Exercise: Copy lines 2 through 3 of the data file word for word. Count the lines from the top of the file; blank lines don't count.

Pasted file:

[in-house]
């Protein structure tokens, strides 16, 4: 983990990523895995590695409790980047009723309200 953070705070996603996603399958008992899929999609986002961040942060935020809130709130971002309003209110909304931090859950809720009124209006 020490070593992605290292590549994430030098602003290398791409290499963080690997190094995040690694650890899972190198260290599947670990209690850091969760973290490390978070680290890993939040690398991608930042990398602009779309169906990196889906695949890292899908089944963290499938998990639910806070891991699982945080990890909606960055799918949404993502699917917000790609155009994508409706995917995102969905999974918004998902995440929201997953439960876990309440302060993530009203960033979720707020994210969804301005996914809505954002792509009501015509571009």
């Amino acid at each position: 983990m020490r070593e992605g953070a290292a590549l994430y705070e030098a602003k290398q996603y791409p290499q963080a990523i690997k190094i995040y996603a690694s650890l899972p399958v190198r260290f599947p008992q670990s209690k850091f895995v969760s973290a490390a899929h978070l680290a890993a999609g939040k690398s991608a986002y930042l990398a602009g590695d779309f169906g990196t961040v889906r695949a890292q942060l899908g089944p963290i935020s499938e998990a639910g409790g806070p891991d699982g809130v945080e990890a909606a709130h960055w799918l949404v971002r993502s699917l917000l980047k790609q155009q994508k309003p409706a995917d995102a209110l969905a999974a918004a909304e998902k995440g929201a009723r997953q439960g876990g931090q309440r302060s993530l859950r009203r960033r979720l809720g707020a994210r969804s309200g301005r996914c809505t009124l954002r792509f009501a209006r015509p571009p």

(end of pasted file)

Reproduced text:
């Protein structure tokens, strides 16, 4: 983990990523895995590695409790980047009723309200 953070705070996603996603399958008992899929999609986002961040942060935020809130709130971002309003209110909304931090859950809720009124209006 020490070593992605290292590549994430030098602003290398791409290499963080690997190094995040690694650890899972190198260290599947670990209690850091969760973290490390978070680290890993939040690398991608930042990398602009779309169906990196889906695949890292899908089944963290499938998990639910806070891991699982945080990890909606960055799918949404993502699917917000790609155009994508409706995917995102969905999974918004998902995440929201997953439960876990309440302060993530009203960033979720707020994210969804301005996914809505954002792509009501015509571009």
């Amino acid at each position: 983990m020490r070593e992605g953070a290292a590549l994430y705070e030098a602003k290398q996603y791409p290499q963080a990523i690997k190094i995040y996603a690694s650890l899972p399958v190198r260290f599947p008992q670990s209690k850091f895995v969760s973290a490390a899929h978070l680290a890993a999609g939040k690398s991608a986002y930042l990398a602009g590695d779309f169906g990196t961040v889906r695949a890292q942060l899908g089944p963290i935020s499938e998990a639910g409790g806070p891991d699982g809130v945080e990890a909606a709130h960055w799918l949404v971002r993502s699917l917000l980047k790609q155009q994508k309003p409706a995917d995102a209110l969905a999974a918004a909304e998902k995440g929201a009723r997953q439960g876990g931090q309440r302060s993530l859950r009203r960033r979720l809720g707020a994210r969804s309200g301005r996914c809505t009124l954002r792509f009501a209006r015509p571009p």